As with the examination of all other joints in the body, a carefully taken and detailed clinical history will often lead the clinician to a provisional diagnosis of the cause of the patient’s elbow problem.
It is important that, as the patient describes the symptoms, the clinician interprets the information in the light of the local anatomy, most of which, because the elbow is a superficial joint, can be palpated and assessed during the examination.
It is always essential when taking a history to record the patient’s age, sex and hand dominance.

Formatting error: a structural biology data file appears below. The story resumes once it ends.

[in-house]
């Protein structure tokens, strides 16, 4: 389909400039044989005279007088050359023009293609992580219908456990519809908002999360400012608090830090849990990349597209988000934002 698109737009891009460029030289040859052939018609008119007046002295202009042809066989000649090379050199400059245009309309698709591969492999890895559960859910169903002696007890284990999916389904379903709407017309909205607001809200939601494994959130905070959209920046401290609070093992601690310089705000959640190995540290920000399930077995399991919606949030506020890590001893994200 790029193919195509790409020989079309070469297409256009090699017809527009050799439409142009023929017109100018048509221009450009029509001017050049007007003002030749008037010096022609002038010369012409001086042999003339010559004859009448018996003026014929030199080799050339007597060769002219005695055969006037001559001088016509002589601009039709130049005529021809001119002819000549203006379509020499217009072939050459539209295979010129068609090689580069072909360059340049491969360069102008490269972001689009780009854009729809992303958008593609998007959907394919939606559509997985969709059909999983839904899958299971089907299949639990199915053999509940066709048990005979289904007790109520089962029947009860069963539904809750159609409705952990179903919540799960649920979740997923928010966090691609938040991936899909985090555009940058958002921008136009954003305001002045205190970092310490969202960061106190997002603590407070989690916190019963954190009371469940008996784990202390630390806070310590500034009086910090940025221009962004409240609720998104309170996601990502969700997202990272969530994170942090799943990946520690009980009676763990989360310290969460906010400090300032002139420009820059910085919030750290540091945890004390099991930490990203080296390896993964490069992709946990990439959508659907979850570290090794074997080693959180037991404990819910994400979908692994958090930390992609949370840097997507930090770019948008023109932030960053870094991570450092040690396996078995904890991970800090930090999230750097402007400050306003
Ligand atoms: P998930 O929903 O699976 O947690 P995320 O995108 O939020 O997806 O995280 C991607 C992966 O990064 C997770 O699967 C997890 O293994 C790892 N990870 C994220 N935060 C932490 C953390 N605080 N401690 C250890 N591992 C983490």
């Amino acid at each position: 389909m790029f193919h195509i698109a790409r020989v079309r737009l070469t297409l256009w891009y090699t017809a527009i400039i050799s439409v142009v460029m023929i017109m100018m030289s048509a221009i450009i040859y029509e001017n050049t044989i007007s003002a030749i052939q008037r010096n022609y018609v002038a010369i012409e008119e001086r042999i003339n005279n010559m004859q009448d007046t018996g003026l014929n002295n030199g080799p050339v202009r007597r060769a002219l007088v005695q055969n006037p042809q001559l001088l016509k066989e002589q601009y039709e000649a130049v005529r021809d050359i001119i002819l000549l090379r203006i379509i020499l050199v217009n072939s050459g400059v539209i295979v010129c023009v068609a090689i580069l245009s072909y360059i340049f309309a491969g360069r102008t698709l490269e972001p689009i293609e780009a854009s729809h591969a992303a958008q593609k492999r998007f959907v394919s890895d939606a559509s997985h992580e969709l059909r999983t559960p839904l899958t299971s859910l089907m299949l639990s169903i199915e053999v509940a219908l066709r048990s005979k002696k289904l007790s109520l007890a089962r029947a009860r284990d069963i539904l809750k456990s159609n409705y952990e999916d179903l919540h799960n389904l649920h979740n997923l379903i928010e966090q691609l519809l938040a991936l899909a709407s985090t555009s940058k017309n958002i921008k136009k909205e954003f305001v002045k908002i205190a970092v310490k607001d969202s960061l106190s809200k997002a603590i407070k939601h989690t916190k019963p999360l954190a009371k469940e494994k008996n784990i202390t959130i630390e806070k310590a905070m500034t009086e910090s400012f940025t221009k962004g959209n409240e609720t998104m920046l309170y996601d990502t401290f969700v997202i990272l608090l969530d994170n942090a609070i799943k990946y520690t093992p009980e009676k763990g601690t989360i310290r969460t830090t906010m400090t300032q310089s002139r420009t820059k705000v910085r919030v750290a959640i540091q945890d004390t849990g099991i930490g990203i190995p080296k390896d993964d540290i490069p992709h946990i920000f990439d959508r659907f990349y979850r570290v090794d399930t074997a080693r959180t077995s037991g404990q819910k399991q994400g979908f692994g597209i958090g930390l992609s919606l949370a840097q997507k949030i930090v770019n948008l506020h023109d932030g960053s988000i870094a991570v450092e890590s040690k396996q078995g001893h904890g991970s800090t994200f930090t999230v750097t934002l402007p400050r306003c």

Age will give an immediate clue as to the likelihood of certain conditions being responsible for the patient’s complaints. For example, osteochondritis dissecans may be the underlying cause of elbow locking in a young patient, whereas the same symptom in an older patient is more likely to be caused by loose body formation associated with degenerative disease.
The elbow may be the first presenting site of rheumatoid arthritis and, since this occurs more commonly in women, the sex of the patient should alert one to the possibility of this diagnosis if the initial symptoms are pain and slight swelling.